By: Riley Bunch | Idaho State Journal
A new report by a national organization that advocates for LGBTQ student safety in schools shows that Idaho schools are unequipped and “unsafe” for non-gender-conforming students.
The organization GLSEN recently released state-level data from its biennial National School Climate Survey, which documents experiences of LGBTQ
youth in schools including school resources that are available to them. The survey is conducted online throughout all 50 states with a sample size of 23,000 students between the ages of 13 to 21.
According to the report, 71 percent of LGBTQ students experienced verbal harassment at school based on sexual orientation and 60 percent experienced verbal harassment at school based on gender expression.×
Idaho state schools were deemed “not safe for most lesbian, gay, bisexual, transgender, and queer middle and high school students” as well as lacking in “access to important school resources, such as an LGBTQ-inclusive curriculum, and were not protected by supportive and inclusive school policies,” the organization stated in a release.
Treasure Valley mentors and government officials say the statistics are not far from the stories they hear from queer youth they meet with.
State Rep. John McCrostie, D-Boise — an openly gay lawmaker and longtime Idaho schoolteacher — said the statistics were not surprising. His hometown of Mountain Home did not feel like a safe space to come out as a young person, he said, and even when he began his teaching career there later in life, he feared being fired if anyone found out.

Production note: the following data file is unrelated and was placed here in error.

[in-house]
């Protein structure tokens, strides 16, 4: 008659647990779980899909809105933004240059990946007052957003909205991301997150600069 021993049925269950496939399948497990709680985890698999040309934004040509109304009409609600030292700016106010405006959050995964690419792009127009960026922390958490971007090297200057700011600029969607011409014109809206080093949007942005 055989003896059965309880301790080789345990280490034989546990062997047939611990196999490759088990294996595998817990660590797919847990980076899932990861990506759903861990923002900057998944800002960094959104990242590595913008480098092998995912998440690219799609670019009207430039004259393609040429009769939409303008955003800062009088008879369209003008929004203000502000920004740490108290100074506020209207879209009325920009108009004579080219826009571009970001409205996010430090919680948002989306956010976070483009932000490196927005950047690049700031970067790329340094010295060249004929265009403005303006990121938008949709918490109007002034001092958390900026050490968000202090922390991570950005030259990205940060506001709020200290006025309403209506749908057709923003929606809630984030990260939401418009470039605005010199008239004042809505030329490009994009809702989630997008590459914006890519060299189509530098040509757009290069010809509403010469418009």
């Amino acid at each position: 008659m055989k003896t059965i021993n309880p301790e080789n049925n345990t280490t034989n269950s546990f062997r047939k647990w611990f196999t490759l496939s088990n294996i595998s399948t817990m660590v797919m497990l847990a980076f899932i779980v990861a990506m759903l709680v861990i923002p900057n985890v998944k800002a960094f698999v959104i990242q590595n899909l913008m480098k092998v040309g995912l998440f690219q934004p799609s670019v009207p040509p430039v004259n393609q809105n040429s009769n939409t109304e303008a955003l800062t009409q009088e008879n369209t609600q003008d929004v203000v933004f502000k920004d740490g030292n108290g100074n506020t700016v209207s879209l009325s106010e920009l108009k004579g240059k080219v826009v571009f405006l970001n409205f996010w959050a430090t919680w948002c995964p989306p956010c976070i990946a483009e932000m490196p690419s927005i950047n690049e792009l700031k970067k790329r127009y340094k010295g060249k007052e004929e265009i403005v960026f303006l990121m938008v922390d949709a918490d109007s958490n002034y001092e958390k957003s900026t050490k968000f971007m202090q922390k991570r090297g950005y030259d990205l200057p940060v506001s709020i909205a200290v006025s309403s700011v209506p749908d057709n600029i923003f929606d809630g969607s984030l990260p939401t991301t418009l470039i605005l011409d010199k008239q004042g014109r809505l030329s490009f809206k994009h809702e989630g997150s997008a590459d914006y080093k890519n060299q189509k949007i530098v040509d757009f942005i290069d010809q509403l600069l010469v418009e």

Eighty-four percent of LGBTQ students reported regularly hearing homophobic remarks in school, and 74 percent reported regularly hearing negative remarks about transgender people.
Over 20 percent of students regularly hear school staff make homophobic remarks. Over half of LGBTQ students who experienced discrimination never reported it to school staff.
For McCrostie, it is “even more heartbreaking” to hear teachers are sometimes the ones making homophobic and transphobic comments.
“It’s not that you let kids (make derogatory remarks), but you understand that kids don’t know any better and adults should, especially when you’re in a teaching position in the classroom,” he said. “Kids are looking up to you for their education, and you can’t get a good education unless you feel like you are really loved and embraced, and you can trust that person. That’s a kind of wall that is going to keep a young person from learning.”
In-school resources and support fall vastly short for Idaho students, according to the data collected by GLSEN. Only 33 percent of students reported having a Gay-Straight Alliance or similar supportive club in their school.
McCrostie has spent 11 of his 16 years of teaching as an educator in the Boise school system. Both Boise junior highs and high schools have GSAs’ and other LGBTQ resources, which is expected in the state’s largest city, he said, but not always without pushback from school administrators.